The best "worst" day.

9:36 AM



I belong to a club.  Not one that I would have ever wanted to join.  But, one with many members.  One that does not discriminate race, class, age, or circumstance.

On May 11, 2011, I joined a group of woman who are still-born Moms.

I remember the day so vividly.  I remember my entire pregnancy with such detail.  I am so grateful for those memories, because that is all I have now.  Some of them are hard to re-live, but others bring a smile to my heart.

Like when I first found out I was pregnant.  I called my Husband and we both sat there on the phone for like 10 minutes, laughing and saying "HOLY CRAP!" like a million times.

My first ultra-sound and we heard the baby's heart beat.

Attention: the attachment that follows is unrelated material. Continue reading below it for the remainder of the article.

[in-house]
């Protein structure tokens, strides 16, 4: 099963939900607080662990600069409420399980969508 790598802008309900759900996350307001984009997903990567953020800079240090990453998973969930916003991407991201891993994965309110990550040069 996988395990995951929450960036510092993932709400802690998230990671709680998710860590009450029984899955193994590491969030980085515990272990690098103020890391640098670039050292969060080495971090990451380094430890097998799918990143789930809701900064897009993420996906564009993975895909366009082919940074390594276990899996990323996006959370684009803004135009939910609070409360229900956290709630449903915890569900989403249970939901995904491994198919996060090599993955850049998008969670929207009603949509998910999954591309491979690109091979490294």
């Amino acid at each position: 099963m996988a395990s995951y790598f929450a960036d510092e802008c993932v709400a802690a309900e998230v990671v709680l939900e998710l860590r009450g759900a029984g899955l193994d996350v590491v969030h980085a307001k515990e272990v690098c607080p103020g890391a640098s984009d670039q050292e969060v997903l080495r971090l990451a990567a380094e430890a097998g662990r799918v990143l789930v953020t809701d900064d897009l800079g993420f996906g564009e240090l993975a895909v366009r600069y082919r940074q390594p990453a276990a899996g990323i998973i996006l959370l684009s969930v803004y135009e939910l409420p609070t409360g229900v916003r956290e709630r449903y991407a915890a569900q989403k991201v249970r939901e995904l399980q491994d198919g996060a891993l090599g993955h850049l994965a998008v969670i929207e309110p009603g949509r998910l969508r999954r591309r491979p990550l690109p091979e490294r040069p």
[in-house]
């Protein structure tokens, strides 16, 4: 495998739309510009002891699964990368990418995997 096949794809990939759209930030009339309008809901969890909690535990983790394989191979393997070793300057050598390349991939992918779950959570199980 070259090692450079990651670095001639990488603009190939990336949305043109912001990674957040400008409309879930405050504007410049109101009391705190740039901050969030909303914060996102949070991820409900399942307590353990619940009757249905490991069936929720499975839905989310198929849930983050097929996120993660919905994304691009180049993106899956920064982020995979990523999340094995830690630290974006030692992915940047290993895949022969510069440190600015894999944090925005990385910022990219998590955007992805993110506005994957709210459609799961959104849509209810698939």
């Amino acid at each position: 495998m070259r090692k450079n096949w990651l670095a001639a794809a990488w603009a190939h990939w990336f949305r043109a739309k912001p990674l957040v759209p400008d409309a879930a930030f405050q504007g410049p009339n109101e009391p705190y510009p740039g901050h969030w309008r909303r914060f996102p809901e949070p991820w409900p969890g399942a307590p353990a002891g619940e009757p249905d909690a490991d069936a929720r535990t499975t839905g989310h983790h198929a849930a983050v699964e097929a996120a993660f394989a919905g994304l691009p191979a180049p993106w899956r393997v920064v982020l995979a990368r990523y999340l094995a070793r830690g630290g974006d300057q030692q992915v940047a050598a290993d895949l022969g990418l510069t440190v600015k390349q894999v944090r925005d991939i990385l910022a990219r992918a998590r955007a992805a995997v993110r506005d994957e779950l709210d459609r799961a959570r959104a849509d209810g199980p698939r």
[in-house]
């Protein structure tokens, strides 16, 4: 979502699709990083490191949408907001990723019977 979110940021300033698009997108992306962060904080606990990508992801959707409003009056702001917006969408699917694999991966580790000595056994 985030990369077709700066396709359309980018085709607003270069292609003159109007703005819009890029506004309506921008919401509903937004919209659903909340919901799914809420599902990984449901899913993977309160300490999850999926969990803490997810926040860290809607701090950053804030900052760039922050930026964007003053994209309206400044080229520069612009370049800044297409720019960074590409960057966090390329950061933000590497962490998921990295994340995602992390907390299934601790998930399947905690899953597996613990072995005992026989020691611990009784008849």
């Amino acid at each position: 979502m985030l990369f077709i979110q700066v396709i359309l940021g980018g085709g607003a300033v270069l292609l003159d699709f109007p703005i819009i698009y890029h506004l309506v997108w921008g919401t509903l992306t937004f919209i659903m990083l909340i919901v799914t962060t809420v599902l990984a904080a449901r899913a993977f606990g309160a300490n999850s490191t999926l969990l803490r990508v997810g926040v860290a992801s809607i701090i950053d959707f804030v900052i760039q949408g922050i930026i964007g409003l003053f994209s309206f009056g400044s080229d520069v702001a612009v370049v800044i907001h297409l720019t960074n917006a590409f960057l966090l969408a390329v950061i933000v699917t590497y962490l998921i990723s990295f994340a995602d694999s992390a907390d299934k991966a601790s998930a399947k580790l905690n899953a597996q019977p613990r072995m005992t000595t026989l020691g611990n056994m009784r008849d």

The first few months were hard.  I felt guilty about being so sick and not being able to care for my kids while I was growing another one.

I remember having contractions at about 18 weeks.  Calling my Dr. and going in.  The contractions were minor, and they weren't progressing, so we had another ultra-sound.  Baby was sucking it's thumb!  Seeing that made it a little easier to hear, "You need to be on bed-rest.  Don't do anything more than necessary."

Going in a few weeks later and finding out, "75% sure it's a girl.  But she's very modest, and she's still measuring very small so I can't be sure."  I was in disbelief, because I really felt like I was having a boy.

We had an appointment to see a perinatologists.  My Dr. was concerned with our babies growth and wanted us to have a specialized ultra-sound.  I was really excited for this ultra-sound because I was just entering my third trimester, we were finally able to start feeling her move, and I knew we should be able to for sure know if we were having a girl now.